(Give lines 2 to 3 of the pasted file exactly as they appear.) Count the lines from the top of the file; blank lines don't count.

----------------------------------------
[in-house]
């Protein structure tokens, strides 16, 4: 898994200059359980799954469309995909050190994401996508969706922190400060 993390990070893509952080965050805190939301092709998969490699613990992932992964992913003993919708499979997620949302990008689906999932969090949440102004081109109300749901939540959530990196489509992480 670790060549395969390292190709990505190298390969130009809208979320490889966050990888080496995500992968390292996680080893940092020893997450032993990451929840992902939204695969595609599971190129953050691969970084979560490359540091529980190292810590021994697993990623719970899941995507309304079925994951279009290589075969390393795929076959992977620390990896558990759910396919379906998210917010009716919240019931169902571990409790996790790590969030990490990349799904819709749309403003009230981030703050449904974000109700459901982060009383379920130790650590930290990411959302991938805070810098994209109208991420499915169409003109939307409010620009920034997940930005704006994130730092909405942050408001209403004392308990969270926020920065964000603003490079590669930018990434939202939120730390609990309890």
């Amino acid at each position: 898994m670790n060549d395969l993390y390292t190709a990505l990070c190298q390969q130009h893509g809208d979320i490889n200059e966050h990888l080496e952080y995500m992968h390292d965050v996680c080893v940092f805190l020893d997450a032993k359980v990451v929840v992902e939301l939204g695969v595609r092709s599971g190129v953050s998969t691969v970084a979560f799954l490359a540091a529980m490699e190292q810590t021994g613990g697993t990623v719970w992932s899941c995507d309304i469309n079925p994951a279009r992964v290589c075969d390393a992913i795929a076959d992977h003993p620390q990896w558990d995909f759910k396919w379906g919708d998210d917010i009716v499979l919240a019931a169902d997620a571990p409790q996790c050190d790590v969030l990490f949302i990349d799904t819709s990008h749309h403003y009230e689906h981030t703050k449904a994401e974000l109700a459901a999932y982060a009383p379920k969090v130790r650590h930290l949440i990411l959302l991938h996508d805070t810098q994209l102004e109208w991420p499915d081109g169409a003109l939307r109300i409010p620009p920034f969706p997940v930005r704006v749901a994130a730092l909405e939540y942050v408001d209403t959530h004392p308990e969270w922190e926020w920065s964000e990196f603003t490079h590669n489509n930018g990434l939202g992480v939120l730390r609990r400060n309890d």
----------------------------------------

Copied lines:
């Protein structure tokens, strides 16, 4: 898994200059359980799954469309995909050190994401996508969706922190400060 993390990070893509952080965050805190939301092709998969490699613990992932992964992913003993919708499979997620949302990008689906999932969090949440102004081109109300749901939540959530990196489509992480 670790060549395969390292190709990505190298390969130009809208979320490889966050990888080496995500992968390292996680080893940092020893997450032993990451929840992902939204695969595609599971190129953050691969970084979560490359540091529980190292810590021994697993990623719970899941995507309304079925994951279009290589075969390393795929076959992977620390990896558990759910396919379906998210917010009716919240019931169902571990409790996790790590969030990490990349799904819709749309403003009230981030703050449904974000109700459901982060009383379920130790650590930290990411959302991938805070810098994209109208991420499915169409003109939307409010620009920034997940930005704006994130730092909405942050408001209403004392308990969270926020920065964000603003490079590669930018990434939202939120730390609990309890």
């Amino acid at each position: 898994m670790n060549d395969l993390y390292t190709a990505l990070c190298q390969q130009h893509g809208d979320i490889n200059e966050h990888l080496e952080y995500m992968h390292d965050v996680c080893v940092f805190l020893d997450a032993k359980v990451v929840v992902e939301l939204g695969v595609r092709s599971g190129v953050s998969t691969v970084a979560f799954l490359a540091a529980m490699e190292q810590t021994g613990g697993t990623v719970w992932s899941c995507d309304i469309n079925p994951a279009r992964v290589c075969d390393a992913i795929a076959d992977h003993p620390q990896w558990d995909f759910k396919w379906g919708d998210d917010i009716v499979l919240a019931a169902d997620a571990p409790q996790c050190d790590v969030l990490f949302i990349d799904t819709s990008h749309h403003y009230e689906h981030t703050k449904a994401e974000l109700a459901a999932y982060a009383p379920k969090v130790r650590h930290l949440i990411l959302l991938h996508d805070t810098q994209l102004e109208w991420p499915d081109g169409a003109l939307r109300i409010p620009p920034f969706p997940v930005r704006v749901a994130a730092l909405e939540y942050v408001d209403t959530h004392p308990e969270w922190e926020w920065s964000e990196f603003t490079h590669n489509n930018g990434l939202g992480v939120l730390r609990r400060n309890d």